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Flight cancellation in first part of journey, no-show in the rest

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Dec 14th, 2012, 09:45 PM
  #1
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Flight cancellation in first part of journey, no-show in the rest

Hi all,
I had booked two reservations with Cheapoair for the following journeys:
1. Gainesville to New York (1 stop) - United Airlines
2. New York to India (2 stops) - Gulf Air

The first Gainesville flight was supposed to take off at 9 AM and reach NYC at 2 PM. The second reservation's flight was suppposed to start at 9 PM on the same day and go on. In the morning, the Gainesville flight was canceled due to technical reasons by United Airlines. They got us into a cab to Orlando from which they provided a flight to NYC at 5 PM which was supposed to reach NYC at 7.30 PM.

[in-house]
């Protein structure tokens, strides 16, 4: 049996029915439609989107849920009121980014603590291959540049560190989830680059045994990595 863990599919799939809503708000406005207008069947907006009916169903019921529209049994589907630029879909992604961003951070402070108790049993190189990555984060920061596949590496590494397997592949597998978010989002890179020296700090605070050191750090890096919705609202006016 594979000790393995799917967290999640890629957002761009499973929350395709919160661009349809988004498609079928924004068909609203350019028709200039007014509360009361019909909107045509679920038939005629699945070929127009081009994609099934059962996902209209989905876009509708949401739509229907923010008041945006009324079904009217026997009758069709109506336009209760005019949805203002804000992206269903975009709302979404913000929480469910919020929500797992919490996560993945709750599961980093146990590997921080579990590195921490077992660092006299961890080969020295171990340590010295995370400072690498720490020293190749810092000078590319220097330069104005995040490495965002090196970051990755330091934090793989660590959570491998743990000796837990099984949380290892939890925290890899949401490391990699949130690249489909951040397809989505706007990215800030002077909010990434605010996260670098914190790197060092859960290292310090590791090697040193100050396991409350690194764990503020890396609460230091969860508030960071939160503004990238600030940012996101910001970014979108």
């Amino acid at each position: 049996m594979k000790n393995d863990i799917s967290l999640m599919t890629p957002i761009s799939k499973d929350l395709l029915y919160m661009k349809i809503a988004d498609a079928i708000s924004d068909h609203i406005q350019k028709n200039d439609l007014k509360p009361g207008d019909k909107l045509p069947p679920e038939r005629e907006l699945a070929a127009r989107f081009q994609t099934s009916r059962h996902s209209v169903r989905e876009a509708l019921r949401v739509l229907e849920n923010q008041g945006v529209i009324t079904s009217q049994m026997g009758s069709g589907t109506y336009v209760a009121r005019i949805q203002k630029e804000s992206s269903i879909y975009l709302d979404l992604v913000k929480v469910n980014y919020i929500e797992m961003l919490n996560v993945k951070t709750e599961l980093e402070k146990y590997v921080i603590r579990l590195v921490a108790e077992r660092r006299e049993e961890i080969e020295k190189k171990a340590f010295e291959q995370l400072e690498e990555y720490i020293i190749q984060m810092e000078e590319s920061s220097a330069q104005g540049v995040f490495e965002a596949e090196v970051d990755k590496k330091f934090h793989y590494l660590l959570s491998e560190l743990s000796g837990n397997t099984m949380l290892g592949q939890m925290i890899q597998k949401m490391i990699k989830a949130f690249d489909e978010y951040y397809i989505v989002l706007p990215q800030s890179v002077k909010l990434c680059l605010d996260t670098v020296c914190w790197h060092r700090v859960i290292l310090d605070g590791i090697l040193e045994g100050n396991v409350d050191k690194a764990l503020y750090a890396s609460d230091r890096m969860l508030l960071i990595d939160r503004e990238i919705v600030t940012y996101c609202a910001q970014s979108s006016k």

Since my luggage would need to be checked in again (different reservation), I agreed to this alternative hoping I could still catch the flights in my second reservation. As luck would have it, the flight from Orlando to NYC arrived at 8.00 PM, and when I reached the counters at 8.20 with my luggage, the check in had already closed.

Gulf Air agreed to rebook my journey for the next day but it costs me about $800 for this including the airline change fee and rate changes. Since the delay was due to flight cancellation, I tried calling Cheapoair but they said they couldn't help it, and offered only to rebook (which by the way was $200 more than what the Gulf air representative told me directly, talk about swindling!).

My question is, since the delay was caused due to United Airlines, am I allowed to call them and claim the difference in fees due to their canceled flights? The change fees is expensive as it is, and was just hoping the airlines could settle the difference.